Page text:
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Dick Van Patten, who starred as TV’s Eight Is Enough patriarch from 1977-1981 on ABC, has died on Tuesday, June 23, in Santa Monica, California from diabetes complications. He was 86. While the respected character actor was a familiar face in TV and movies for decades, his best-known role was that of Tom Bradford, the family patriarch on sitcom Eight Is Enough, in which he played a widowed, liberal-leaning dad of a family with eight independent-minded kids. The series made stars of some of the show’s young actors, including Willie Aames (Zapped!) and Grant Goodeve (One Life to Live), who played Tommy and David Bradford, respectively.
The TV series was based on the real-life travails of journalist Tom Braden, who had eight children, was widowed and remarried, and wrote a book about his experiences. The real-life journalist later became one of the commentators on CNN’s Crossfire.
The actor was born Richard Vincent Van Patten on Dec. 9, 1928, in Kew Gardens, Queens, New York. His father, Richard Van Patten, was an interior decorator, and his mother Josephine (Acerno) Van Patten worked in advertising. The comedian grew up in Brooklyn, NY. His parents would take him to see a Broadway show every Friday night, which inspired his lifelong love of acting.
Van Patten, who died from diabetes complications at age 86, also reprised his role as patriarch Tom Bradford in two follow-up movies after the series ended–the 1987 TV movie Eight Is Enough: A Family Reunion and in 1989’s An Eight Is Enough Wedding. In addition to his work on Eight Is Enough, the veteran actor and comedian also appeared on a variety of other TV shows including Sanford & Son, Happy Days, and Adam 12. Moreover, he was also a regular on ABC’s The Love Boat for six years (1978-1984), where he played a politician on the star-crossed lovers’ cruise ship. Furthermore, Van Patten played the ship’s doctor in a TV movie that preceded the series. Actor Bernie Kopell would assume the role of the ship’s doctor, Dr. Adam Bricker, for The Love Boat‘s TV series, which ran from 1977-1987.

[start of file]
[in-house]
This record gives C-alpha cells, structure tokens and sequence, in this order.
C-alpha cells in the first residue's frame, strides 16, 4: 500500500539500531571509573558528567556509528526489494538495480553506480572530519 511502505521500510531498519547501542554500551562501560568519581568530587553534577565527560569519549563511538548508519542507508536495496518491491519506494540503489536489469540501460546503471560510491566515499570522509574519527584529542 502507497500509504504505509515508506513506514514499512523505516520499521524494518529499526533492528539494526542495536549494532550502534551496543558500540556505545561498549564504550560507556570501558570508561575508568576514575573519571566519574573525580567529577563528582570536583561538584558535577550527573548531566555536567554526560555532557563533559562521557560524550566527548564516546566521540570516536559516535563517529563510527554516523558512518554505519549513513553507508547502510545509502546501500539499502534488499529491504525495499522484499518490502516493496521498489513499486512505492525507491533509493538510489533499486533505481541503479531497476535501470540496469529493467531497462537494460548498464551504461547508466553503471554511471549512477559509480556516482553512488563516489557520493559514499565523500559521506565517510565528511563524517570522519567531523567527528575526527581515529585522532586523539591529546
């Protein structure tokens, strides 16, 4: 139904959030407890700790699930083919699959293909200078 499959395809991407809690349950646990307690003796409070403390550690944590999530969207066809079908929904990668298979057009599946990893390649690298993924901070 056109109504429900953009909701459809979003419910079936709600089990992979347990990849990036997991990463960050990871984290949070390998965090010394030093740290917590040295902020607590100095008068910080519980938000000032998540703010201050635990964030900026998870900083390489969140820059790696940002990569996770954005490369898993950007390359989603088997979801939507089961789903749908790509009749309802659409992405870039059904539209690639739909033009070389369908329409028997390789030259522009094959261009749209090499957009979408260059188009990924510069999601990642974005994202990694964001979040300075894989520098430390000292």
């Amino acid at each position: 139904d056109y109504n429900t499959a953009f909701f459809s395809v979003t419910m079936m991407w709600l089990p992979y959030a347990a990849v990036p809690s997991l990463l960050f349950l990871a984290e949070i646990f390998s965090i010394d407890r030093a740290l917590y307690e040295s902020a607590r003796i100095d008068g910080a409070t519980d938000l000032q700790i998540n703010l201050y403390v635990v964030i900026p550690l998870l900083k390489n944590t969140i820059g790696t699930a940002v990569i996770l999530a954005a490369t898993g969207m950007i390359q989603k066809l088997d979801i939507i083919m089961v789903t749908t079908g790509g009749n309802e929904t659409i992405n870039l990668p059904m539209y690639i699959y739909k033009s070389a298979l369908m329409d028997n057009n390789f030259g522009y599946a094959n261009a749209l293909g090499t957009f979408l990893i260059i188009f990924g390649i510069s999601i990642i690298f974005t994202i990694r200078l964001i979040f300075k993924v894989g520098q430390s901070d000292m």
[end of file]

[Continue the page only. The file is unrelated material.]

Van Patten was born in New York and started out as a stage actor as well as a child model, who was billed as Dickie Van Patten. At age 7, he appeared on the Broadway stage and continued through his teen years. At which point, he moved to Hollywood and embarked on a long TV and film career. Some of his film roles included 1973’s Soylent Green, which starred Charlton Heston (The Ten Commandments), Leigh Taylor-Young (TV’s Peyton Place), and Edward G. Robinson (The Cincinnati Kid) in his final film role. Moreover, the comedian was also a casting favorite of Mel Brooks and appeared in a number of his films including Spaceballs, Robin Hood: Men in Tights, and High Anxiety.
In addition to his early modeling work, Van Patten appeared on hundreds of radio shows, Walt Disney productions, and in such notable Broadway productions as The Skin of Our Teeth (1942), which earned author Thornton Wilder a Pulitzer Prize for his work. Some of his other film credits also included 1968’s Charly, Joe Kidd (1972), Westworld (1973), and 1976’s Freaky Friday.
Aside from acting, the comedian also developed an early interest in gambling and horse track betting. The thespian’s other passions included animals. In fact, the actor founded a pet food company, Natural Balance, in 1989 and helped establish National Guide Dog Month in 2008.
Dick Van Patten, who portrayed TV’s Eight Is Enough patriarch Tom Bradford from 1977-1981 on ABC, has died on June 23, in Santa Monica, California from diabetes complications. He was 86. The well-respected actor is survived by his three sons (Nels, Vincent, and Jimmy) and sister, Joyce, who all followed him into acting, along with his wife, Patricia, and a half-brother, Timothy, who is a television director.
Written and Edited By Leigh Haugh
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